Federal Regulation and Legislation of PFAS Expected to Accelerate in 2021
In 2020, the Environmental Protection Agency (EPA) took several significant actions to address per- and polyfluoroalkyl substances (PFAS) contamination across various mediums that will likely continue to evolve in 2021.
In March of 2020, EPA published a preliminary determination to regulate two forms of the chemical, perfluorooctanoic acid (PFOA) and perfluorooctanesulfonic acid (PFOS), under the Safe Drinking Water Act. It is anticipated that EPA will publish and ultimately promulgate a Maximum Contaminant Level and final National Primary Drinking Water Regulation for PFOA and PFOS in 2021.
2021 will also see the implementation of some form of EPA’s interim strategy for PFAS in federally issued National Pollutant Discharge Elimination System (NPDES) Permits which was published at the end of November 2020. The strategy includes recommendations to incorporate permit requirements for PFAS monitoring and best management practices, as well as the use of the NPDES Permit Writers’ Clearinghouse platform to share PFAS-specific knowledge.
In June of 2020, EPA published a final rule incorporating the addition of 172-PFAS to the list of toxic chemicals covered by the Toxics Release Inventory (TRI) under the Emergency Planning and Community Right-to-Know Act. The first reporting deadline for PFAS under the TRI is July 1, 2021. Also, while the means by which this will occur are still unclear, it is anticipated that the Biden administration will press forward with designating PFAS as a hazardous substance under Section 102(a) of the Comprehensive Environmental Response, Compensation, and Liability Act (CERCLA).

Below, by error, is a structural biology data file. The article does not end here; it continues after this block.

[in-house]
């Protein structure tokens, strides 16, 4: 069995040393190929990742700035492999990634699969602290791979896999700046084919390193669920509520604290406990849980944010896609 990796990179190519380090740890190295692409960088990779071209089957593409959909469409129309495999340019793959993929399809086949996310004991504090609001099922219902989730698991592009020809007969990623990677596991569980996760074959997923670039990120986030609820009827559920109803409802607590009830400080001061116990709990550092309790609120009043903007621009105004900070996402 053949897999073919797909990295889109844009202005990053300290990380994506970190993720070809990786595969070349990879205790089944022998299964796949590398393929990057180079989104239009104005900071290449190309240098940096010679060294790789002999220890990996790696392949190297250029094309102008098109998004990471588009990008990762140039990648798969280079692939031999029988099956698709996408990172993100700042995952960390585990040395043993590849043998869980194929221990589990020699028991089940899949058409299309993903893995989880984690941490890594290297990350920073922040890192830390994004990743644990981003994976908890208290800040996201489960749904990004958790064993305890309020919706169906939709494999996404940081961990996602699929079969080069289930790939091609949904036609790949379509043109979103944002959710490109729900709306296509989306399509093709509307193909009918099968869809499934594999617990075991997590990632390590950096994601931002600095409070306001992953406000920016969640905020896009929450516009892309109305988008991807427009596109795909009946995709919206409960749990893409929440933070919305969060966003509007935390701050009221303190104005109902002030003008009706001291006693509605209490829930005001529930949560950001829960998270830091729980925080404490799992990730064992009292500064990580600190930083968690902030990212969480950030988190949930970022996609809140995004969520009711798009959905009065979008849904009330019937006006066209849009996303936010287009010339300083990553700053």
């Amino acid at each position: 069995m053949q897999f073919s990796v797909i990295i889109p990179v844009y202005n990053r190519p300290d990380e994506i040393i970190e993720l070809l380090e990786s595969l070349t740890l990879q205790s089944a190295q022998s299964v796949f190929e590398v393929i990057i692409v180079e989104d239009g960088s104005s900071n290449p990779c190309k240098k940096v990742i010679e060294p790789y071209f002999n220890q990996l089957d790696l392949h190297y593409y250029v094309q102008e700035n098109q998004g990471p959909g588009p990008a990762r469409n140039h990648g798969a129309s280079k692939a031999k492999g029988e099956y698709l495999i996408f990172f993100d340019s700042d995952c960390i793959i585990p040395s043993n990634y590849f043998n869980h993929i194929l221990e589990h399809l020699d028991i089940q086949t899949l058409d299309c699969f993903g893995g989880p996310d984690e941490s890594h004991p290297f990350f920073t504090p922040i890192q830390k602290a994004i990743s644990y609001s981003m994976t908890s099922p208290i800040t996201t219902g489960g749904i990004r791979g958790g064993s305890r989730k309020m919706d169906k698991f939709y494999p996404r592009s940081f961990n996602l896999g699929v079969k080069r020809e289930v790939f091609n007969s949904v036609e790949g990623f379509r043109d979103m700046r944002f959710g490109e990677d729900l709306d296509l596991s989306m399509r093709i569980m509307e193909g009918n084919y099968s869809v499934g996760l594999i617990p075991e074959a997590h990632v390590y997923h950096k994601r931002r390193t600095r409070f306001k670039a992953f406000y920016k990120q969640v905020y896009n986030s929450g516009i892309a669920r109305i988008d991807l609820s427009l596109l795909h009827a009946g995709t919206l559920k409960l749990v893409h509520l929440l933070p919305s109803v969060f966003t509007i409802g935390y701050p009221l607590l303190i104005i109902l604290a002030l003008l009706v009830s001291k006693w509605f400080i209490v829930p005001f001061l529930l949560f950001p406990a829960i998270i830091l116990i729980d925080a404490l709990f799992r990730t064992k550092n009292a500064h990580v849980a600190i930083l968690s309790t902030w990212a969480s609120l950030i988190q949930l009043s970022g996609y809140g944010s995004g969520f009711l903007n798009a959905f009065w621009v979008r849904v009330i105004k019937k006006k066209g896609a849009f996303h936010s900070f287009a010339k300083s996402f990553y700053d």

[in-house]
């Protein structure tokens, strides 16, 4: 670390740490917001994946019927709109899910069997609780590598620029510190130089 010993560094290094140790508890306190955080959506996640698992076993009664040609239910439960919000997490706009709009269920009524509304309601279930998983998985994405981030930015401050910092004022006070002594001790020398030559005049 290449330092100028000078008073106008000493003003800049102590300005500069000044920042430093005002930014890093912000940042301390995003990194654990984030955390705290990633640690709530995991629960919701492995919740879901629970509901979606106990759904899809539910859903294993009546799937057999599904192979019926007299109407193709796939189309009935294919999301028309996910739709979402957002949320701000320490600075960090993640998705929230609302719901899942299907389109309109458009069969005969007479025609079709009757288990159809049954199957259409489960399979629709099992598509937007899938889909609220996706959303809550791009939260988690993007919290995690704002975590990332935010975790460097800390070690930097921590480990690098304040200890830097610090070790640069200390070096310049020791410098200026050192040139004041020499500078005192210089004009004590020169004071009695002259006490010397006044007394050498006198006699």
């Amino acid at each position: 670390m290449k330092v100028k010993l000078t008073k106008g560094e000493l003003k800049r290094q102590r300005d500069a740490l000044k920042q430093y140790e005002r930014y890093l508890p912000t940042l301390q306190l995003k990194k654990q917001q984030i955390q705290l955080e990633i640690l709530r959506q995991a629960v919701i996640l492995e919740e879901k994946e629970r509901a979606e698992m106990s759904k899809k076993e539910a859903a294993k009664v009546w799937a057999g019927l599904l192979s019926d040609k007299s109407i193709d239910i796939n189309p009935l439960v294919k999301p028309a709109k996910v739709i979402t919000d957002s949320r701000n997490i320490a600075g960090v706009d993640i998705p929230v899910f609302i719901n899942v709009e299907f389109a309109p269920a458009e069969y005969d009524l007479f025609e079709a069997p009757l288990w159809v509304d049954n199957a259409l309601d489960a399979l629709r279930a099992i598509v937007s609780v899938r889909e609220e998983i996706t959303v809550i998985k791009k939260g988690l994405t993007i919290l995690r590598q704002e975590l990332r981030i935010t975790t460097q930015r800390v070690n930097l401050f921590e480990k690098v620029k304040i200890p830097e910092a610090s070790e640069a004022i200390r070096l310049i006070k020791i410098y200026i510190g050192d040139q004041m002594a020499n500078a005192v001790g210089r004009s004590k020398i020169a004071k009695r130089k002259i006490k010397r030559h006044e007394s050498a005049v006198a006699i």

Most recently, EPA released the interim guidance on the destruction and disposal of PFAS. Notably the interim guidance discusses the thermal treatment of PFAS containing waste which has been the subject of numerous lawsuits over the past year. EPA is accepting comments on the interim guidance up until February 22, 2021 and further action on these issues is to be expected.
Finally, EPA under the Biden administration is expected to accelerate the regulation and study of PFAS compounds in general, including their use, reporting, release and health effects. Coupled with these efforts, bi-partisan concern over human exposure to PFAS could result in legislation related to PFAS, even in a divided Congress.